Wine Distributor and Importer Guide: Denmark
Vinaty’s guide to the Denmark market for wine distributors and importers
Let’s begin with the capital city of Copenhagen. With its passion for sustainability and high average income, Copenhagen is the third-biggest natural wine market in the world, trailing only Paris and Tokyo. Of course, it could be argued that the market for natural wines remains relatively small wherever you choose to look, but Copenhagen’s outsized slice is another curious detail, according to Wine Business International.
What sets Denmark apart from the rest of Scandinavia in wine sales? Unlike Sweden and Norway, there is little to no government involvement in the regulation of alcohol sales. The UK government website reveals how little red tape there is: not even the need to specify the composition of a blend. The market for small importers is solid in a country of 4.6 million adults, whose per capita wine consumption is among the top ten countries in the world. As you might expect, however, more than eight tenths of wine is distributed by multinational companies through their supermarket connections – that’s according to Wine Business International. On-trade sales lag far behind, at less than 10%, with online sales about the same.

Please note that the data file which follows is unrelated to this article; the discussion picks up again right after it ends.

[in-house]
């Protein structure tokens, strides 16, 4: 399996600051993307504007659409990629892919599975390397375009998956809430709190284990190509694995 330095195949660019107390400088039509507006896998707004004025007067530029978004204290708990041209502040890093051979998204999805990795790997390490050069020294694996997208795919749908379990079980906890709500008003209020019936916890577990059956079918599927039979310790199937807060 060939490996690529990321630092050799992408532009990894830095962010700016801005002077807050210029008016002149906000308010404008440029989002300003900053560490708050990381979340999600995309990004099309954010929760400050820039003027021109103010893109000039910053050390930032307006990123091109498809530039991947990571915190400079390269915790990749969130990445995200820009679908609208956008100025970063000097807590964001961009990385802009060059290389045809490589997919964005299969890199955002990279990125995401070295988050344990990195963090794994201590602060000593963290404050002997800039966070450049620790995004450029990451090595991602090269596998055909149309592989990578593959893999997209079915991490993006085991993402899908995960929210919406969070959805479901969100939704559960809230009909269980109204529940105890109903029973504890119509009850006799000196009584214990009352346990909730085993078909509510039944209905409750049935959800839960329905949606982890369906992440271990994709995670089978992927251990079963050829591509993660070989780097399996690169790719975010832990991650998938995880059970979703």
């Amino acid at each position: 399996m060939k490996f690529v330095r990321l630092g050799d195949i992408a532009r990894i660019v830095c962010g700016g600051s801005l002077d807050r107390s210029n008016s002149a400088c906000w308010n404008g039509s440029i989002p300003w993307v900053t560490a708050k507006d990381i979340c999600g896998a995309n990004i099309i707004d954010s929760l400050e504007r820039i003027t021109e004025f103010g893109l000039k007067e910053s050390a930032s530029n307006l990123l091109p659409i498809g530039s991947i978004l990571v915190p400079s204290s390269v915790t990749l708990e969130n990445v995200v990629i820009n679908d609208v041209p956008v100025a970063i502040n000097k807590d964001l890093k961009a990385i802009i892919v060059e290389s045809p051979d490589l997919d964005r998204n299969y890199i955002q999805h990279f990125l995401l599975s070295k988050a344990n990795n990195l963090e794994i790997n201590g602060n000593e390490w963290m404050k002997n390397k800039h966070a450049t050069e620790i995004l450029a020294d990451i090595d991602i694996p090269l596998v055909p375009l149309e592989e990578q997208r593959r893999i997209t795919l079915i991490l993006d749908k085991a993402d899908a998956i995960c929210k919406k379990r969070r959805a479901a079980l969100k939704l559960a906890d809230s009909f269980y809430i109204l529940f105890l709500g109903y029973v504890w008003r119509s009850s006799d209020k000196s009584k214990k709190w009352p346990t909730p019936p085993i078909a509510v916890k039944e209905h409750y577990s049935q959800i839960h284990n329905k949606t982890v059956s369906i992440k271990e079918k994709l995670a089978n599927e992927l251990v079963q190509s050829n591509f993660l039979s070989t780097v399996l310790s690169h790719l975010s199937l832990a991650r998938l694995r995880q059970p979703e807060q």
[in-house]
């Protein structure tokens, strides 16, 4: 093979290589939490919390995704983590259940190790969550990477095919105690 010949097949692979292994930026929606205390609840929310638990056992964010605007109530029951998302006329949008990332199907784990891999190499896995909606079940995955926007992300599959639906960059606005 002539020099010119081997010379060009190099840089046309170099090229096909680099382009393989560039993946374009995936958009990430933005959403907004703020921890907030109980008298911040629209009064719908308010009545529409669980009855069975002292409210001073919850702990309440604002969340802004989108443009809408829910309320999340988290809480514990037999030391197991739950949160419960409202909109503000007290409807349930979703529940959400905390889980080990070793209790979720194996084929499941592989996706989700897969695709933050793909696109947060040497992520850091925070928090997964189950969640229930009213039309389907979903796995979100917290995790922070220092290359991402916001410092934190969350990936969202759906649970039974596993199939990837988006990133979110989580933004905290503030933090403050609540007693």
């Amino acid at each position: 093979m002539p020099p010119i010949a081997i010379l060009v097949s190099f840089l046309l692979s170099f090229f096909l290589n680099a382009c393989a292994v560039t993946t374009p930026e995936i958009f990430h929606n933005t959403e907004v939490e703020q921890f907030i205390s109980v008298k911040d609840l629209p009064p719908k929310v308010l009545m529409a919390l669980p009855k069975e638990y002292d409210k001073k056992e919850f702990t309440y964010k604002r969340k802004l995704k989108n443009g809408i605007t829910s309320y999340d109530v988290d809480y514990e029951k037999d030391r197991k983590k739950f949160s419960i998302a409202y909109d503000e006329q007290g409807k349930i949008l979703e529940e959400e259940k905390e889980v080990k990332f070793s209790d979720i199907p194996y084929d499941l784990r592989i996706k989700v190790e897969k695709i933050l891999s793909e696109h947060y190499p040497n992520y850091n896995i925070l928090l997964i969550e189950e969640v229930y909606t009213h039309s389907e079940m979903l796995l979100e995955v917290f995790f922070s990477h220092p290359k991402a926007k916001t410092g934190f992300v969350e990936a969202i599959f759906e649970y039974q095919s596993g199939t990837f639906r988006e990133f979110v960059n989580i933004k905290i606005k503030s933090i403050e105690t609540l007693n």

The figures from Danmarks Statistik couldn’t be clearer: the Danish market is dominated by red wine. If you’d asked a Danish person for red or white in 2017, they’d have chosen a red more than two thirds of the time. While rosé is grouped together with red, and must therefore be selling strongly, port is a category apart. Its association with luxury hasn’t fared it well, with a 45% drop in sales this decade reported by Wine Business International. With a 20% increase in the past decade in sparkling wines, it’s a good period for everything from Champagne to Cava. Perhaps the most important thing to know is that import prices are increasing to almost DKK 23 per litre, that is to say, two krone more than in 2016. While it remains small for the moment, Condé Nast Traveller has forecast significant growth for Denmark’s domestic wine market. This is partly a result of climate change, gradually pushing wine-growing regions to the north.
Asking yourself where all that wine comes from? It’s the usual suspects, according to the UK Ministry of Foreign Affairs. Italy leads in foreign imports, only millilitres ahead of France. Next comes Chile and Spain, both with around €50million of imports; then, perhaps surprisingly, Germany and the UK, showing the importance of proximity in times of increased travel costs. Despite flatlining of consumption, the Danish market is expected to grow annually by around 7% according to Wine Business International, making it a solid choice for any investment. And in a country where wine-drinking correlates with better health, better quality of food, and fewer cigarettes smoked, why not support them? The Danish market has the Vinaty seal of approval for any small distributor.